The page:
But one of the gifts of this particular view of the resurrection is God’s acknowledgement that resurrection won’t always be met with joy. Sometimes, new life will be met with skepticism, as we see later with Thomas. Sometimes, resurrection will be met with fear, as we see with the religious and political leaders. And sometimes, an empty tomb will be met with that strange mix of terror and amazement, and it just takes a little while to process.
We know from the other gospels that these women did indeed tell their story. The disciples did meet Jesus on a mountain in Galilee, not far from the places where they were first called to follow. In Mark, they just seem to take the long way around.
Friends, Christ is risen!
Maybe this good news, which we repeat over and over again on this day, brings you pure and unadulterated joy and you want nothing more than to share that with anyone and everyone.
But maybe, this good news also brings you a bit of confusion—because if Christ is risen, then what on earth is up with these news cycles?
Maybe this good news also brings a fresh wave of grief—because if Christ is risen, why do we still wait on the fullness of God’s kingdom, where we will rejoice with all those who have entered that glory before us?
Maybe this good news brings a bit of shame—because if Christ is risen, why can’t we deal with that one thing that keeps overwhelming us?
Maybe this good news brings terror and amazement—because a risen Christ sounds a little too good to be true.
This good news will offer joy and rejoicing to you, but it will not require joy from you. There is room, too, at Mary’s table, to process and question and breathe for a while.
Because Christ is risen, and this good news, this gospel, is prepared to meet us precisely where we are, with what we have—all of our trauma, all of our Crisis Brain, all of our relief and joy and hope.
And, as Anne Lamott says, even if it finds us at the entrance to the tomb itself, the gospel will not leave us there.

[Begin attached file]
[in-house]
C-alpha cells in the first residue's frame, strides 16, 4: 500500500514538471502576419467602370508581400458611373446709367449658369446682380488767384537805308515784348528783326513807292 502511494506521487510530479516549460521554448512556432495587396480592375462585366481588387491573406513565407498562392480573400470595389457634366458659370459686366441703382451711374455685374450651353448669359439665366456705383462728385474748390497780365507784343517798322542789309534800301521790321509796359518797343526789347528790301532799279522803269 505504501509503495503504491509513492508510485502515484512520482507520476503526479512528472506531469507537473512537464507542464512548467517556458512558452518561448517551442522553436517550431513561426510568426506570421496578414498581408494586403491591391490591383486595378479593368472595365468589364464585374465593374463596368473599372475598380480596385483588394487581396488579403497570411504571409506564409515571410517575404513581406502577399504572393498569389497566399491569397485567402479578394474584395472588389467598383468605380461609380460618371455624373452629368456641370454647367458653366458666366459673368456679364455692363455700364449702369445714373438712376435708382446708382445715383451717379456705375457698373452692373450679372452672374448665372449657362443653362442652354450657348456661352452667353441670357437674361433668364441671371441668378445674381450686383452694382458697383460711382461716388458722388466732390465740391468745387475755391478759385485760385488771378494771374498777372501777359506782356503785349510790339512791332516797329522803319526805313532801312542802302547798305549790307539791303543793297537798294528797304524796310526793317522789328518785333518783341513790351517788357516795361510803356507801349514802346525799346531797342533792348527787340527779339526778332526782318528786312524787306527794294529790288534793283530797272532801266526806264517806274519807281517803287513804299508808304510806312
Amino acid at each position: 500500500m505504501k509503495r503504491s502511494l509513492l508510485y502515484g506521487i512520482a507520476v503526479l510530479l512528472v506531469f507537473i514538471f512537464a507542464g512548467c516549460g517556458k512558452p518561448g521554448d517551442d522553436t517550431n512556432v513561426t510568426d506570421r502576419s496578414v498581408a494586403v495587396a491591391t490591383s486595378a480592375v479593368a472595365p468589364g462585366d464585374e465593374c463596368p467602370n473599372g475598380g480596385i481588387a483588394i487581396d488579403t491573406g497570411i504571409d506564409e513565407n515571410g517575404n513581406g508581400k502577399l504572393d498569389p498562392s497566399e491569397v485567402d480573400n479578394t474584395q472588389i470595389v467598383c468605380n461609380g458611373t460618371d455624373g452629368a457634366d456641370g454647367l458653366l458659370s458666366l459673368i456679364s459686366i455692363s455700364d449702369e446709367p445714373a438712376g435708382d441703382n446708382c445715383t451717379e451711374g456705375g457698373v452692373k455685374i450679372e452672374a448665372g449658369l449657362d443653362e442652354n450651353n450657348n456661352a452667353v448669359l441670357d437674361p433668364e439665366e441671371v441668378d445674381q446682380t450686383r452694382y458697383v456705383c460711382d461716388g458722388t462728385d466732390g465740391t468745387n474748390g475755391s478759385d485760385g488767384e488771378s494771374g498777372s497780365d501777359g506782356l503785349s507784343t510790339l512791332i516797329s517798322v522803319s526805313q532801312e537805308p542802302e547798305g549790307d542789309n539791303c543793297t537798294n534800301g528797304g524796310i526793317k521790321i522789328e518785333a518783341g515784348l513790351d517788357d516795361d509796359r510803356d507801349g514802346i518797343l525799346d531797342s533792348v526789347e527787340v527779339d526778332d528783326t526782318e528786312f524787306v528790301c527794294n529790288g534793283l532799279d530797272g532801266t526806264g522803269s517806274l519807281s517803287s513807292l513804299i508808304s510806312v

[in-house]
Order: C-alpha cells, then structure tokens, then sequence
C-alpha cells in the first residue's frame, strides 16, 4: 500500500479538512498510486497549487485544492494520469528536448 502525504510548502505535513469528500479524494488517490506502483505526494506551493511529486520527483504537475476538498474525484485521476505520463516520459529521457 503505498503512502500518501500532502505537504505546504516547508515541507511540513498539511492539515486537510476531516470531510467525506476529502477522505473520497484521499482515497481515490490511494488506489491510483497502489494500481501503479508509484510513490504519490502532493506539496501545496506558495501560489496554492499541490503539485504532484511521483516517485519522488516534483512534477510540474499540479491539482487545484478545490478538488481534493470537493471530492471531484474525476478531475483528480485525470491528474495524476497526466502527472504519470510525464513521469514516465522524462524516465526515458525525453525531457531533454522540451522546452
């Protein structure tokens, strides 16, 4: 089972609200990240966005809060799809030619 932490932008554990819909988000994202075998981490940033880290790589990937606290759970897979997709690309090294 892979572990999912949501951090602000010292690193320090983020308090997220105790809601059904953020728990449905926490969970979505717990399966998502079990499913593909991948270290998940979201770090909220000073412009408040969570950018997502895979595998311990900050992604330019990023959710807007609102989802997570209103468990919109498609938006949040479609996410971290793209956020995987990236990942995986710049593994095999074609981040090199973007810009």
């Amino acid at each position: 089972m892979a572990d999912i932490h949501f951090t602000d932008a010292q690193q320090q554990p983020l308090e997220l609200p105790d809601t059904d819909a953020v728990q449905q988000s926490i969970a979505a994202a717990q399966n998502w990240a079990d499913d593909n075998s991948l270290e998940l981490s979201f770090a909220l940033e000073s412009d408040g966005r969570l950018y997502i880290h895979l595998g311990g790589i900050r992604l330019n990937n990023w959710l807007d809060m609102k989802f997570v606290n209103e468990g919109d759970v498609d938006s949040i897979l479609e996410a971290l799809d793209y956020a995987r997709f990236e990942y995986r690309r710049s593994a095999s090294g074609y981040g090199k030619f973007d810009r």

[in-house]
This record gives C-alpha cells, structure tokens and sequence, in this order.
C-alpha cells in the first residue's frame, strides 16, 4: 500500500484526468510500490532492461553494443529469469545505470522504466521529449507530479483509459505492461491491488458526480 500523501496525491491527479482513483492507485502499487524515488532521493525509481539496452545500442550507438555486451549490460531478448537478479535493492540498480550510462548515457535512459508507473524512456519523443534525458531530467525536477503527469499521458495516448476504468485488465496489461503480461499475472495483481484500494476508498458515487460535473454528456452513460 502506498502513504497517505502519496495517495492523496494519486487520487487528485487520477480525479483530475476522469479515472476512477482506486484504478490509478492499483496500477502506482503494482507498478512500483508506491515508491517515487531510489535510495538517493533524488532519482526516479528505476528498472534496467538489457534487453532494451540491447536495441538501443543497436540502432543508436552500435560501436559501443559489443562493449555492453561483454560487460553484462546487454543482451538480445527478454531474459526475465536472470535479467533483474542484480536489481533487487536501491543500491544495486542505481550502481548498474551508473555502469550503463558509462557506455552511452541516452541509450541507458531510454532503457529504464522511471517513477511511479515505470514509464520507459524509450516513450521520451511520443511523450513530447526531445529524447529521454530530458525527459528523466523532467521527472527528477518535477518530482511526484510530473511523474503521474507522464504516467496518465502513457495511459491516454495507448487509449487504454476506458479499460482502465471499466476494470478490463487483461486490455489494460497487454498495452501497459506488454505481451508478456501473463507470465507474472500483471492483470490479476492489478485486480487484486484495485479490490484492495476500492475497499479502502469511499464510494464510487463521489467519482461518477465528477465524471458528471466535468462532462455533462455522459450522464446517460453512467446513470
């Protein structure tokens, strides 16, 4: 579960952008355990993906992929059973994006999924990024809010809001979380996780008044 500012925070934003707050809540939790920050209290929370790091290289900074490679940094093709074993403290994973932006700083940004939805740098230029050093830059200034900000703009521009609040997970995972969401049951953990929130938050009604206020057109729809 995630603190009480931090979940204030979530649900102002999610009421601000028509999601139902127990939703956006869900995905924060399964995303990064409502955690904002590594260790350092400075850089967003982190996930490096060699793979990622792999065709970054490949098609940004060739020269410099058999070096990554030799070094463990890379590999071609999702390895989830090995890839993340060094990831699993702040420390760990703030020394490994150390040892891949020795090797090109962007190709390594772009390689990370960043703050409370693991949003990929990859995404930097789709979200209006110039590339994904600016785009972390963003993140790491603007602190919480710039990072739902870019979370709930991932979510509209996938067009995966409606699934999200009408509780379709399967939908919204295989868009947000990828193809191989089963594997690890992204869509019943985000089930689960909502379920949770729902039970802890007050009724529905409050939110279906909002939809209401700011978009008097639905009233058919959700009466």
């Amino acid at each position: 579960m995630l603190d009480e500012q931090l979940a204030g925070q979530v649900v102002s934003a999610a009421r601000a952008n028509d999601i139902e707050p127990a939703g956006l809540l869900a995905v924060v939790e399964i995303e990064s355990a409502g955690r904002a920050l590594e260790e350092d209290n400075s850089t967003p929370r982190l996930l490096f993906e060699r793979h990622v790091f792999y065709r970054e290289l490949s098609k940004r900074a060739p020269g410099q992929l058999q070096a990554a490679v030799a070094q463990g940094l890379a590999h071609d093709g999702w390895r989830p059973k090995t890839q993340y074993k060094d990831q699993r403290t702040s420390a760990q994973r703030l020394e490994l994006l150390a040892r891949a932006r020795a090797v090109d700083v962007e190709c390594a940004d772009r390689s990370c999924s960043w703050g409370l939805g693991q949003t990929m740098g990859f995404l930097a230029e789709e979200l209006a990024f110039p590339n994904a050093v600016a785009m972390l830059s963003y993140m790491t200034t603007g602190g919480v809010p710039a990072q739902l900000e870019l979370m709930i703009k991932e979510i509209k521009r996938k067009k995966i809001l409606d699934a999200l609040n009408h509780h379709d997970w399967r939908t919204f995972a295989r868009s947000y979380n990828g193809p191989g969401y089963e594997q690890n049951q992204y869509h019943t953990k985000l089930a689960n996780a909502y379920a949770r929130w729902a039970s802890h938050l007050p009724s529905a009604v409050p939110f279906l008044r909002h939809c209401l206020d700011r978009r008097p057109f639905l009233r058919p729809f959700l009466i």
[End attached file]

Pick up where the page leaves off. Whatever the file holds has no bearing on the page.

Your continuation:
“As they entered the tomb, they saw a young man, dressed in a white robe, sitting on the right side; and they were alarmed. But he said to them, ‘Do not be alarmed; you are looking for Jesus of Nazareth, who was crucified. He has been raised; he is not here. Look, there is the place they laid him.
But go, tell his disciples and Peter that he is going ahead of you to Galilee; there you will see him, just as he told you.’”
This is good news! But this gospel is not just an announcement—it’s an invitation. The gospel according to Mark leaves everything after this in our hands.
We can choose to walk away—to run home and forget we heard it.
Or, we can choose to look at the empty darkness and rejoice that we will no longer find what we’re looking for there.
Or, we can go tell Peter that despite his denials, Jesus is alive and looking for him.
Or, we can go tell the disciples that everything he said wasn’t just confusing metaphors—he meant it, that he was coming back for them.
We can even sit back, and watch as those very specific promises, those very specific invitations to particular people, become the promises and invitations that will resound throughout the centuries, in every time and place that God’s people gather.
Friends, you may not ever find yourself standing around a campfire in Jerusalem or on a mountain in Galilee. But wherever you are, wherever you find yourself, because of this day, this story, you can be assured that Jesus has gone ahead of you–and waits for you there. You will not find what you seek in the tomb.
Christ is risen! Christ is risen! Christ is risen!
Jesus is alive and at work within us and among us and through us. Thanks be to God! Alleluia! Amen.
That, my friends, is what we celebrate when we gather around this table. This feast, set for us by Christ himself, is a feast of remembrance, communion, and hope.
Whenever we gather here, we remember that Jesus lived, died, and rose again for our sake.
We celebrate that Jesus has gone ahead of us, and meets us here, in this place.
We rejoice boldly in the resurrection hope that when God’s kingdom has come in its fullness, we will gather again with all the saints.